This bike’s sole purpose is to race around.  Compared to the Giant Iguana, it is light as air.  It requires special shoes, which I like because they make my feet look small, although they are hard to walk in.

Riding this bicycle also requires special clothes.

Would you wear these pants? No, that’s not Kotex in the middle. It’s padding. After a few miles you’re grateful for it.

Note the gloves, fingerless so you can shift gears, and nice if you fall off because they protect your hands from scraping on the pavement, a.k.a., as my yoga teacher says, from bicycle stigmata.

There really should be protection for knees, too, because the special shoes “clip in”, meaning they snap onto the pedals.  Disconnecting in an emergency usually takes longer than it takes to hit the ground.  Knee pads, however, aren’t de rigueur.  Look:

Tour de France.  Thank you Boston.com for the photo

Perhaps road raspberries are a badge of honor?  Or perhaps, if you crash the rest of you is so messed up your knees don’t matter?

Photo credit Atomic Gator

I’m reading a novel about North Korea, The Orphan Master’s Son by Adam Johnson — really good by the way — which puts racy bikes into perspective.  When fishermen in the book come across brand new Air Jordan Nikes floating in the ocean, they can’t figure out what they’re for.  For exercise, one of them suggests.  Imperialists drive everywhere and have so much food that they have to exercise or they get fat.  Some even do it for fun.

It is fun.

Clearly though, there are simpler, cheaper, safer ways to exercise and have fun, even on a bicycle. So why ride a touring bike?  And honestly, a fify-mmph woman riding a touring bike is maybe a little … ? OK, maybe downright foolish.  Why, in fact, would anyone get on something with tires as wide across as dimes, balance on the white line on country roads while hay trucks suck you into their wake, pickup truck drivers give you the finger, and Buick drivers honk and brush your shoulder with their mirrors?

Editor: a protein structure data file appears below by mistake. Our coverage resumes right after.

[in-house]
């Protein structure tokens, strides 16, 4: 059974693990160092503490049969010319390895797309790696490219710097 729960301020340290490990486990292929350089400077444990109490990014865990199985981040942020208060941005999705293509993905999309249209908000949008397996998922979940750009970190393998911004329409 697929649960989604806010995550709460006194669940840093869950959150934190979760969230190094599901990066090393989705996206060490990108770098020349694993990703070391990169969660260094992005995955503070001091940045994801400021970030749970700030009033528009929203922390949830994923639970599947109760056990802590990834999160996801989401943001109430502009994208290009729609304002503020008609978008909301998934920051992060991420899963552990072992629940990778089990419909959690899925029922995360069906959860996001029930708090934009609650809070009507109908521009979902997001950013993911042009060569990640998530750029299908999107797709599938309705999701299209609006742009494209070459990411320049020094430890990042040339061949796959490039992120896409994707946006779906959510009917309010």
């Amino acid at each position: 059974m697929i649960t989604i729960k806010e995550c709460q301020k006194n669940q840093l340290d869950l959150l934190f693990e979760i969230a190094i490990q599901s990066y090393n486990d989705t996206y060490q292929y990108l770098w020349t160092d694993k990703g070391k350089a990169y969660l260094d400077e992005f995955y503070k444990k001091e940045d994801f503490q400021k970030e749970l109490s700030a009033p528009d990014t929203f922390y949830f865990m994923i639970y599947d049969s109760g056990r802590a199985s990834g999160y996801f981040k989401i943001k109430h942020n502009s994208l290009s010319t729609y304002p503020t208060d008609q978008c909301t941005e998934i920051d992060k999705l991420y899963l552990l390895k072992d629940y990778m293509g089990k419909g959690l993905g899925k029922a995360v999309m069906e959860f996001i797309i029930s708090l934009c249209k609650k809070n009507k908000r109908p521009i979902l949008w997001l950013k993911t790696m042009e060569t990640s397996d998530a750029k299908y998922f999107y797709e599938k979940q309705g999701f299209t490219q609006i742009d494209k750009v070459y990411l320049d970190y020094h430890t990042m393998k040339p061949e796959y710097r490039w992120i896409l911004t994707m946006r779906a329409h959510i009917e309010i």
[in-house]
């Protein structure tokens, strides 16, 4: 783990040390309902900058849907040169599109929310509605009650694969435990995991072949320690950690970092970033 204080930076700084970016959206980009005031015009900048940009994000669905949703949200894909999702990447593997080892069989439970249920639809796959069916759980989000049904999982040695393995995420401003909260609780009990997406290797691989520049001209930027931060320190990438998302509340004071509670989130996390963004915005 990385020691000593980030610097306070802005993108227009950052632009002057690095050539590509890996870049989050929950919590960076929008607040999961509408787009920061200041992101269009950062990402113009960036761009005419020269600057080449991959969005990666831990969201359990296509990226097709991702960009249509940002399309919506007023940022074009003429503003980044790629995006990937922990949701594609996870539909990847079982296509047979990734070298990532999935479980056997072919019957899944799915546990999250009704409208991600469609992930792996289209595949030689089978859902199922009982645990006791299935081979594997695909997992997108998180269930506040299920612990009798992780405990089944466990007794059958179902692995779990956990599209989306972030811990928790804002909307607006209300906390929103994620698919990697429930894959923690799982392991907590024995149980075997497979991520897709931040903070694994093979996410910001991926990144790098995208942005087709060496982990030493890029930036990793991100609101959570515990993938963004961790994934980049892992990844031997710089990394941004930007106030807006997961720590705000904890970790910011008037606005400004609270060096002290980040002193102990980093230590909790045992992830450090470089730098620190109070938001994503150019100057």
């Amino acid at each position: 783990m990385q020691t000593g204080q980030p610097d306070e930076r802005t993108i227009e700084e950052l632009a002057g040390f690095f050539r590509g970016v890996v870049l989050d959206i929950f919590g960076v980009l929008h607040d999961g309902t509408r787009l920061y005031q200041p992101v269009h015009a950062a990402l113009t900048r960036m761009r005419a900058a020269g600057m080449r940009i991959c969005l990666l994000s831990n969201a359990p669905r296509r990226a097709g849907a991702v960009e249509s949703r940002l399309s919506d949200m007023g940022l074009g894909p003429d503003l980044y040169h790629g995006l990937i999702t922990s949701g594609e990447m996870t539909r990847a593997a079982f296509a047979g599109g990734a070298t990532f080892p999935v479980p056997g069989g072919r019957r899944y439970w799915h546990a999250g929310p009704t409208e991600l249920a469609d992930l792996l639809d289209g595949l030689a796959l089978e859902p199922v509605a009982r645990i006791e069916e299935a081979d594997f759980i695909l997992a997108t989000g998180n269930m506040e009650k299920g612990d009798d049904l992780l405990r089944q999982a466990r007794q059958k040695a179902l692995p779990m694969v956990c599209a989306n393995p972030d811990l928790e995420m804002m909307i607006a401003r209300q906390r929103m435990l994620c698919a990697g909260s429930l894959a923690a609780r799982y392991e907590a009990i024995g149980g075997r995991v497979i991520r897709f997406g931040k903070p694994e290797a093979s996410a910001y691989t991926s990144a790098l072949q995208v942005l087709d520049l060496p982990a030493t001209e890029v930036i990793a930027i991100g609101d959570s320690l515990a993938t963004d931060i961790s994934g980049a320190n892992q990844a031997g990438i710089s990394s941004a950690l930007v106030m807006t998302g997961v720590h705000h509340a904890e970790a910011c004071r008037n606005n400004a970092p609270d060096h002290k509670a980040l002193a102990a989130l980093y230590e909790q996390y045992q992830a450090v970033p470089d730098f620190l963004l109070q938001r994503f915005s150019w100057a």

I think it makes more sense for an old person to ride one of these risky business machines than a young one.  Squish your private parts on that hard seat for a couple hours and for sure you’re going to jeopardize the next generation, and besides, if you’re just starting out, you shouldn’t want to do things that might cut your time on earth short.  Of course, none of us wants to do anything that would make us a burden to our children.

Let’s just say, people who ride this way are optimists.

And beside, it’s —  anyone want to fill in here?  I have my reasons, but this post is getting long, so I’ll pull a Charles Dickens Serial: To Be Continued.

If you ride a lightweight bike, and clip in and all the rest, why do you do it? If you don’t, feel free to try to talk sense into me, but be forewarned, I’m in pretty deep.

This is part of an ongoing series from my other blog, Week 15 of 104 rides in 52 weeks. Some readers are having trouble with Blogspot, so I’m in the process of combining the two. Last week rode/commuted 7 times.  Grand total since April 15 start date:  42 (12 rides in the bank).

BOOKS on the Nightstand

What’s on your bookshelf/kindle/Ipod this month?

Here are my February/March reads:

Nonfiction:  Nomi Prins “It Takes A Pillage.” Prins, who worked for investment banking firms for ten years (Goldman Sachs, Bear Stearns and Lehman Brothers), is a rollicking muckraker now. If you want insider information about the run-up to, as she calls it, the Second Great Depression, this is pretty good. It’s practically an encyclopedia of who did what and when. She is a self-proclaimed liberal who believes in wealth distribution, which sounds bad if you’re a Republican, but her 5-point plan for reforming the banking system has even conservatives nodding their heads in agreement that she’s got it about right.

Her new book is an historical novel based on the first Great Depression:

 (It’s on my reading list.)

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Escapist Fiction:  Justin Cronin’s “The Passage”, an absorbing page-turner, if you have the time (800 pages). How to describe it?  A “Twilight” book for adults? Inspired by his daughter’s request that he write about a girl who saves the world, Cronin’s book has the feel of legend, in a post-apocalyptic, sci-fi adventure setting. It’s not as dark as a Cormack McCarthy novel, but the first 100 pages were bleak enough that I almost put it down.  Glad I didn’t.

What’s your book of the month?  I love feedback and suggestions and am always looking for a good read.